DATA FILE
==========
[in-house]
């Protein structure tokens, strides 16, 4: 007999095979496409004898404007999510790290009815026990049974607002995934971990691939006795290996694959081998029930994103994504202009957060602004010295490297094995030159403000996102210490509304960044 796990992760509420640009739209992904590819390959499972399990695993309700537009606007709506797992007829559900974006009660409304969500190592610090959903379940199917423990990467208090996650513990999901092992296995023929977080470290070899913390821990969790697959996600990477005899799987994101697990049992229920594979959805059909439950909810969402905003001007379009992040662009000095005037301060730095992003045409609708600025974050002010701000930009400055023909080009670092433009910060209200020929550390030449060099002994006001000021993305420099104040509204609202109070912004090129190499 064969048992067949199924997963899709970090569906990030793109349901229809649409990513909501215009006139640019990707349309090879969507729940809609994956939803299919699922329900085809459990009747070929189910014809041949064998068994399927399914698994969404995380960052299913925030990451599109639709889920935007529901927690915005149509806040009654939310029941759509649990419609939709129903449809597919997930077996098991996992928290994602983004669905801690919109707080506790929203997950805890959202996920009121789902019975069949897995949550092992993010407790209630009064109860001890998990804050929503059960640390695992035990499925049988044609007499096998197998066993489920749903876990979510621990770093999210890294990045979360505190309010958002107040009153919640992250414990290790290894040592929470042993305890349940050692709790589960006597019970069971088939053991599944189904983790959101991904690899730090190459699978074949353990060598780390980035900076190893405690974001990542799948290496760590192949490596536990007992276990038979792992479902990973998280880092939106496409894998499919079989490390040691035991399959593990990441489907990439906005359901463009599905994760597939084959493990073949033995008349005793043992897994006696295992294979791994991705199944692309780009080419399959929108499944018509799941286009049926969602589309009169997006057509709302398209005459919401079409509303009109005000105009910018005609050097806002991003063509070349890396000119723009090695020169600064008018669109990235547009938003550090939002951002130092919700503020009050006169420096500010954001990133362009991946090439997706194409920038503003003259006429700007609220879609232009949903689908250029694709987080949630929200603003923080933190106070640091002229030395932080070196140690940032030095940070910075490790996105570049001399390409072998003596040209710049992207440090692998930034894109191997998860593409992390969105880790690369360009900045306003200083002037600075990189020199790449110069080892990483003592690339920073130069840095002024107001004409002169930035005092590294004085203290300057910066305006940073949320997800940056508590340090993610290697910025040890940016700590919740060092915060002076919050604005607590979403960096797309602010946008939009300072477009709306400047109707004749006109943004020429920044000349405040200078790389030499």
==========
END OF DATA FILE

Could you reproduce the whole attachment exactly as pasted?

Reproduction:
[in-house]
């Protein structure tokens, strides 16, 4: 007999095979496409004898404007999510790290009815026990049974607002995934971990691939006795290996694959081998029930994103994504202009957060602004010295490297094995030159403000996102210490509304960044 796990992760509420640009739209992904590819390959499972399990695993309700537009606007709506797992007829559900974006009660409304969500190592610090959903379940199917423990990467208090996650513990999901092992296995023929977080470290070899913390821990969790697959996600990477005899799987994101697990049992229920594979959805059909439950909810969402905003001007379009992040662009000095005037301060730095992003045409609708600025974050002010701000930009400055023909080009670092433009910060209200020929550390030449060099002994006001000021993305420099104040509204609202109070912004090129190499 064969048992067949199924997963899709970090569906990030793109349901229809649409990513909501215009006139640019990707349309090879969507729940809609994956939803299919699922329900085809459990009747070929189910014809041949064998068994399927399914698994969404995380960052299913925030990451599109639709889920935007529901927690915005149509806040009654939310029941759509649990419609939709129903449809597919997930077996098991996992928290994602983004669905801690919109707080506790929203997950805890959202996920009121789902019975069949897995949550092992993010407790209630009064109860001890998990804050929503059960640390695992035990499925049988044609007499096998197998066993489920749903876990979510621990770093999210890294990045979360505190309010958002107040009153919640992250414990290790290894040592929470042993305890349940050692709790589960006597019970069971088939053991599944189904983790959101991904690899730090190459699978074949353990060598780390980035900076190893405690974001990542799948290496760590192949490596536990007992276990038979792992479902990973998280880092939106496409894998499919079989490390040691035991399959593990990441489907990439906005359901463009599905994760597939084959493990073949033995008349005793043992897994006696295992294979791994991705199944692309780009080419399959929108499944018509799941286009049926969602589309009169997006057509709302398209005459919401079409509303009109005000105009910018005609050097806002991003063509070349890396000119723009090695020169600064008018669109990235547009938003550090939002951002130092919700503020009050006169420096500010954001990133362009991946090439997706194409920038503003003259006429700007609220879609232009949903689908250029694709987080949630929200603003923080933190106070640091002229030395932080070196140690940032030095940070910075490790996105570049001399390409072998003596040209710049992207440090692998930034894109191997998860593409992390969105880790690369360009900045306003200083002037600075990189020199790449110069080892990483003592690339920073130069840095002024107001004409002169930035005092590294004085203290300057910066305006940073949320997800940056508590340090993610290697910025040890940016700590919740060092915060002076919050604005607590979403960096797309602010946008939009300072477009709306400047109707004749006109943004020429920044000349405040200078790389030499």